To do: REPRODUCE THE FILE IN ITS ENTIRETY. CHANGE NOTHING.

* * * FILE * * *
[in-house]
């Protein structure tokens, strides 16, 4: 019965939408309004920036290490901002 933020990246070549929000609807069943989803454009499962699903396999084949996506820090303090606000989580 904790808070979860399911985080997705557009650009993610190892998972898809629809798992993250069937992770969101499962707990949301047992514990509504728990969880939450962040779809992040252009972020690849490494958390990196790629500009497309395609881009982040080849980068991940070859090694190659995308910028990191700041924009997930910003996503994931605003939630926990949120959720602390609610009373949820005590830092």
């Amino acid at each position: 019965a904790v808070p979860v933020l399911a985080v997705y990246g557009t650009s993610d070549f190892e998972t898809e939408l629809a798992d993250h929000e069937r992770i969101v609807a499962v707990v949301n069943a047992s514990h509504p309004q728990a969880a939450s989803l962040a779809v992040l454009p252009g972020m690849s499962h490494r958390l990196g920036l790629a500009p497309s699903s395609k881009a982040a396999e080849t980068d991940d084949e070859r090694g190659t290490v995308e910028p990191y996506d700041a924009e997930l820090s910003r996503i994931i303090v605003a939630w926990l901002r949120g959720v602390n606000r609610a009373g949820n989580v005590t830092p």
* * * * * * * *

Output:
[in-house]
């Protein structure tokens, strides 16, 4: 019965939408309004920036290490901002 933020990246070549929000609807069943989803454009499962699903396999084949996506820090303090606000989580 904790808070979860399911985080997705557009650009993610190892998972898809629809798992993250069937992770969101499962707990949301047992514990509504728990969880939450962040779809992040252009972020690849490494958390990196790629500009497309395609881009982040080849980068991940070859090694190659995308910028990191700041924009997930910003996503994931605003939630926990949120959720602390609610009373949820005590830092």
């Amino acid at each position: 019965a904790v808070p979860v933020l399911a985080v997705y990246g557009t650009s993610d070549f190892e998972t898809e939408l629809a798992d993250h929000e069937r992770i969101v609807a499962v707990v949301n069943a047992s514990h509504p309004q728990a969880a939450s989803l962040a779809v992040l454009p252009g972020m690849s499962h490494r958390l990196g920036l790629a500009p497309s699903s395609k881009a982040a396999e080849t980068d991940d084949e070859r090694g190659t290490v995308e910028p990191y996506d700041a924009e997930l820090s910003r996503i994931i303090v605003a939630w926990l901002r949120g959720v602390n606000r609610a009373g949820n989580v005590t830092p």